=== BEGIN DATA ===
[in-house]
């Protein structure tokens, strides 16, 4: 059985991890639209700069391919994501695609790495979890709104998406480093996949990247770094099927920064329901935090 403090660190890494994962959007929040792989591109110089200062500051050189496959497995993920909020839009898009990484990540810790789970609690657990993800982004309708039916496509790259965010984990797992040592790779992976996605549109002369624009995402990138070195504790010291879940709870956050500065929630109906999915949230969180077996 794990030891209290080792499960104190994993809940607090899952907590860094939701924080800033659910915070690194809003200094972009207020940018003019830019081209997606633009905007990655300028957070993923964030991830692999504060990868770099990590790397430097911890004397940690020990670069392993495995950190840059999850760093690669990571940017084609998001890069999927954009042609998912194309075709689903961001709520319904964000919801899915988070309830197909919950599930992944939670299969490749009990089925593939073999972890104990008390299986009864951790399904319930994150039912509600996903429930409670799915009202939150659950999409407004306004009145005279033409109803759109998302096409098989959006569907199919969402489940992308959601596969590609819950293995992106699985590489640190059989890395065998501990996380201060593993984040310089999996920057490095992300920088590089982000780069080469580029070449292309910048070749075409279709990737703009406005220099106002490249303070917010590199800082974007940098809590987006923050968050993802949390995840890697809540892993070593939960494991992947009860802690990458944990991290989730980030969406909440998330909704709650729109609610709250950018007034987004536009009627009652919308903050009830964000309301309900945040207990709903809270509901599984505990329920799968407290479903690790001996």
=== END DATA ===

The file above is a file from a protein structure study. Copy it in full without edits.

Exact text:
[in-house]
């Protein structure tokens, strides 16, 4: 059985991890639209700069391919994501695609790495979890709104998406480093996949990247770094099927920064329901935090 403090660190890494994962959007929040792989591109110089200062500051050189496959497995993920909020839009898009990484990540810790789970609690657990993800982004309708039916496509790259965010984990797992040592790779992976996605549109002369624009995402990138070195504790010291879940709870956050500065929630109906999915949230969180077996 794990030891209290080792499960104190994993809940607090899952907590860094939701924080800033659910915070690194809003200094972009207020940018003019830019081209997606633009905007990655300028957070993923964030991830692999504060990868770099990590790397430097911890004397940690020990670069392993495995950190840059999850760093690669990571940017084609998001890069999927954009042609998912194309075709689903961001709520319904964000919801899915988070309830197909919950599930992944939670299969490749009990089925593939073999972890104990008390299986009864951790399904319930994150039912509600996903429930409670799915009202939150659950999409407004306004009145005279033409109803759109998302096409098989959006569907199919969402489940992308959601596969590609819950293995992106699985590489640190059989890395065998501990996380201060593993984040310089999996920057490095992300920088590089982000780069080469580029070449292309910048070749075409279709990737703009406005220099106002490249303070917010590199800082974007940098809590987006923050968050993802949390995840890697809540892993070593939960494991992947009860802690990458944990991290989730980030969406909440998330909704709650729109609610709250950018007034987004536009009627009652919308903050009830964000309301309900945040207990709903809270509901599984505990329920799968407290479903690790001996």